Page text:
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   Vol. 19 No. 65
Friday October 2, 2020
Readers Write About CNS
CNS Attendees

Dear Geoffrey,

Lionel van der Walt     Thank you for writing and sharing “Will IATA Take CNS Down?
     2020 has certainly been a challenging and difficult year for most folks around the globe, including many of our industry partners, colleagues and friends. Clearly, and as can be expected, IATA as the trade association representing the world’s airlines, is also feeling the pain and I assume has been forced by circumstances beyond their control to take steps to mitigate the negative impact of COVID-19, similarly to many others. I am therefor not surprised by the news of possible restructuring and staff being offered voluntary redundancies. What does surprise and concern me is the loss of key cargo industry expertise at a time when it is most needed.
     As we all know, air cargo is the primary source of revenue for many carriers right now and the industry is set to face some daunting challenges in the days to come, including the coordination and delivery of the much anticipated vaccines. This is the industry’s opportunity to step up and shine, however, in order to do so effectively, associations such as IATA play a critical role by helping to coordinate a united response and having the expertise and leadership in place to lead the development of much needed meaningful standards, procedures, support etc. As an eternal optimist, I am hopeful that this has been given due consideration and that IATA has a plan in place.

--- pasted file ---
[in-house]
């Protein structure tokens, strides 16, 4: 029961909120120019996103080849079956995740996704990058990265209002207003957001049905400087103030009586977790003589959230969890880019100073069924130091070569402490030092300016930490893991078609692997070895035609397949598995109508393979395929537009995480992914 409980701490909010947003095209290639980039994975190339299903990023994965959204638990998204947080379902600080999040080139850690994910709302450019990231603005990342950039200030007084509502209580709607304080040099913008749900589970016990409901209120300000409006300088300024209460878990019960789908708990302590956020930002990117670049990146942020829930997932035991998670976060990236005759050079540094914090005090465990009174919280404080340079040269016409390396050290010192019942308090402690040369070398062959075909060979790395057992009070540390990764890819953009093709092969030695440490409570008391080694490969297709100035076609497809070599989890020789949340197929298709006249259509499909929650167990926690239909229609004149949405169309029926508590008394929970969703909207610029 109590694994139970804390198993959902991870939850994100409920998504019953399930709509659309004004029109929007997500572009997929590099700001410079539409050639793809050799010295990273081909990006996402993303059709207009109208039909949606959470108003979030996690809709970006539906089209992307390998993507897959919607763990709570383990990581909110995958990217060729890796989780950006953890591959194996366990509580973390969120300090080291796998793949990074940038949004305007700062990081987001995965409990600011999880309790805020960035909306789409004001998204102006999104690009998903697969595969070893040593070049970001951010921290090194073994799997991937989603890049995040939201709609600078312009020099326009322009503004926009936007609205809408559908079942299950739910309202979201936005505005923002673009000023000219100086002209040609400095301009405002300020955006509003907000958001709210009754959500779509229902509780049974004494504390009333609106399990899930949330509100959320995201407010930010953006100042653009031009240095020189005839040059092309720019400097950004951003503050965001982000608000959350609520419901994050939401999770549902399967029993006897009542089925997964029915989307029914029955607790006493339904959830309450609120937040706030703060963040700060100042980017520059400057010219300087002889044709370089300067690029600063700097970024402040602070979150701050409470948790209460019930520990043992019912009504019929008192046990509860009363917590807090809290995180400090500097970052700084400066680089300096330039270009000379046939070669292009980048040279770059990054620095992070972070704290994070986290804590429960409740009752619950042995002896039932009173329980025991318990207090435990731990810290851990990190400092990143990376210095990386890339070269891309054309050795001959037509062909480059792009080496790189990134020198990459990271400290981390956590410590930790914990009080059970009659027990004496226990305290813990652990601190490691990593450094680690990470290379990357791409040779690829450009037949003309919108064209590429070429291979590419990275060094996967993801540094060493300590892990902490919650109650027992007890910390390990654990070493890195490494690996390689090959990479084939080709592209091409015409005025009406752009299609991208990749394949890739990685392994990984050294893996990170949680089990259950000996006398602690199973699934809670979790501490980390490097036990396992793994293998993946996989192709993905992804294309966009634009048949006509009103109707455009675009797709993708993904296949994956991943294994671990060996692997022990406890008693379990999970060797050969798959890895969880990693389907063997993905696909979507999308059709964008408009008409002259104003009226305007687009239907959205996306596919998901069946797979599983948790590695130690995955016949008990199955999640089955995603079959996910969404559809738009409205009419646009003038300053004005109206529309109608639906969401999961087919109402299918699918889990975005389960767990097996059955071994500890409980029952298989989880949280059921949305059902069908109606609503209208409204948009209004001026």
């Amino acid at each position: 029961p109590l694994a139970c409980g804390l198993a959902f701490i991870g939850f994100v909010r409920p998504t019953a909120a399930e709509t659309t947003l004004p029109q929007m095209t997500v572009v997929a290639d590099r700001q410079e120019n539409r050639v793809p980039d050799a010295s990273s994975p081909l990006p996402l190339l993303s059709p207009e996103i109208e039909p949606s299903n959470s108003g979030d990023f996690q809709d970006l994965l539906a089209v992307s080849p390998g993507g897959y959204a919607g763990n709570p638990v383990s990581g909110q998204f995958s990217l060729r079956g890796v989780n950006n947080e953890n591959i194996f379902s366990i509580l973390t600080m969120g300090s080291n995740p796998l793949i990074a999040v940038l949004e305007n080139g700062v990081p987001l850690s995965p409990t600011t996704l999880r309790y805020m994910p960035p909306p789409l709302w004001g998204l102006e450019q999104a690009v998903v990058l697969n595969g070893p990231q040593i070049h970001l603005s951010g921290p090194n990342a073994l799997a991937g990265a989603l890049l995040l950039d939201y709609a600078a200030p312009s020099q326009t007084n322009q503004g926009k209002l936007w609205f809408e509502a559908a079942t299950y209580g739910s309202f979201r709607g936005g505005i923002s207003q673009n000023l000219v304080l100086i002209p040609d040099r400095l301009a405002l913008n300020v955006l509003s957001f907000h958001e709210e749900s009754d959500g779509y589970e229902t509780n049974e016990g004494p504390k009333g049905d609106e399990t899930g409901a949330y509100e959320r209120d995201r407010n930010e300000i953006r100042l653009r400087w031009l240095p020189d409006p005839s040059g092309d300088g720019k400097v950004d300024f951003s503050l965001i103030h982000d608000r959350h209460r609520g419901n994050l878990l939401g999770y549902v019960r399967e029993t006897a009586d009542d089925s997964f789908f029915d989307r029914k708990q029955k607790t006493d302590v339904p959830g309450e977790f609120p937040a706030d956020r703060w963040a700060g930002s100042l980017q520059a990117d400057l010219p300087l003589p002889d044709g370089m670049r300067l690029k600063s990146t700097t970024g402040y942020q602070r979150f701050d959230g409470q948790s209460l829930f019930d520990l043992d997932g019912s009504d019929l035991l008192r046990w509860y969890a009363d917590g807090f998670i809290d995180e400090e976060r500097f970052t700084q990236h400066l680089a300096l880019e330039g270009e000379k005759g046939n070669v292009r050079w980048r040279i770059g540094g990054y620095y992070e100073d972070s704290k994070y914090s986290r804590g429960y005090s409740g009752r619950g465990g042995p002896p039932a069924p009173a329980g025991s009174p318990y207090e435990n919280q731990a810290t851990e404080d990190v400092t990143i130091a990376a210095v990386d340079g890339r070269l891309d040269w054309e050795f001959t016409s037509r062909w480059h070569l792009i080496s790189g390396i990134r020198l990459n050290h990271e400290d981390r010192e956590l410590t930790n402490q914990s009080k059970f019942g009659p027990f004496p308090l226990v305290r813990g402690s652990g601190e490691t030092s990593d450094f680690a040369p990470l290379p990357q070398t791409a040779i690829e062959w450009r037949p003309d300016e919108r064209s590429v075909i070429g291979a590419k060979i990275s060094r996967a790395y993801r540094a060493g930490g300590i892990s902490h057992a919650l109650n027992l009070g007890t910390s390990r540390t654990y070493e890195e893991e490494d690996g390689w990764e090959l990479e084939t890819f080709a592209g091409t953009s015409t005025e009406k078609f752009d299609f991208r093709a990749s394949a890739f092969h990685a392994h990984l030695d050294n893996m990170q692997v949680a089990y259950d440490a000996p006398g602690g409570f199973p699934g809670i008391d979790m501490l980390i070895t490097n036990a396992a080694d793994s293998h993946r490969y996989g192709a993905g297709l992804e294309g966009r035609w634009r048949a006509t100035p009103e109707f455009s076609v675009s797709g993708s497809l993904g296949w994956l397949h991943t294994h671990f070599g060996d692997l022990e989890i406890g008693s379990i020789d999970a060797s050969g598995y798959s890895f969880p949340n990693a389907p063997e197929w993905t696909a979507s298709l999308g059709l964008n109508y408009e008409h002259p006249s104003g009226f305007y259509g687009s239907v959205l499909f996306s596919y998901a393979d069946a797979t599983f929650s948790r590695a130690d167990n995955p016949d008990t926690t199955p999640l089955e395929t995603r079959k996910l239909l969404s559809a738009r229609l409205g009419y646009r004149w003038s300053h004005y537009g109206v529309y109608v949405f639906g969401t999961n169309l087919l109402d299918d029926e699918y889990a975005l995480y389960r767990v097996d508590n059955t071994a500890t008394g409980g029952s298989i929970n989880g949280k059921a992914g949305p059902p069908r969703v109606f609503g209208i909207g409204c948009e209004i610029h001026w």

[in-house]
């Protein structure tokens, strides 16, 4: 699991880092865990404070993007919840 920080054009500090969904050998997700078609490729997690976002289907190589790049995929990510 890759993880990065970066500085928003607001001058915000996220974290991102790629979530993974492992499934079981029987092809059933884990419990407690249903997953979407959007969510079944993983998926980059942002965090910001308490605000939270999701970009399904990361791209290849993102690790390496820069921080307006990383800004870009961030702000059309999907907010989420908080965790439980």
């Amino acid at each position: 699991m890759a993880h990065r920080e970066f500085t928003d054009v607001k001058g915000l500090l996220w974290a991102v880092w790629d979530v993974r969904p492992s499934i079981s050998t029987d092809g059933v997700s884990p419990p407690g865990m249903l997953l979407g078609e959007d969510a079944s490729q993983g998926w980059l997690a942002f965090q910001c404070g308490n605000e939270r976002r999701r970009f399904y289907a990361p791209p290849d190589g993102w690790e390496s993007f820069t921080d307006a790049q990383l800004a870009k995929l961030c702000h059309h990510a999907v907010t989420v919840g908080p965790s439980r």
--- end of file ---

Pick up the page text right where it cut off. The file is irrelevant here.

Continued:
Also, knowing our industry, we have not seen the last of those key individuals who are leaving IATA. If I were a betting man, I would wager that they will be taking on leadership roles elsewhere soon. Hopefully I am right and their expertise and knowledge is not lost to the industry, but transferred to other areas where they can add new value.
     In terms of CNS, I highly doubt that IATA would consider closing the company down, just wouldn’t make sense from an industry support perspective in my humble opinion. Let’s leave it there and hope that I am correct on this one. If not, it would be very disappointing indeed. The support that Mike and the team provides across the industry is invaluable as highlighted in your article and as I am sure will also be validated by many of your readers.

All the best,
Lionel van der Walt
(Lionel van der Walt is CEO, Pay Cargo. He is immediate past President of CNS.)

Jessica TylerDear Geoffrey,

     IATA and CNS are critical to our industry and the role we play in the world, but guess what, these organizations are made up of incredibly talented people. If something happens that shakes up these entities or how they are organized or led, we – the talented people of this great industry - we WILL find a way. We always do.
     We is this industry and all the people in it and all the people in these governing bodies. We will figure it out. We is all of us.

Jessica Tyler
American Airlines Cargo

Dear Geoffrey,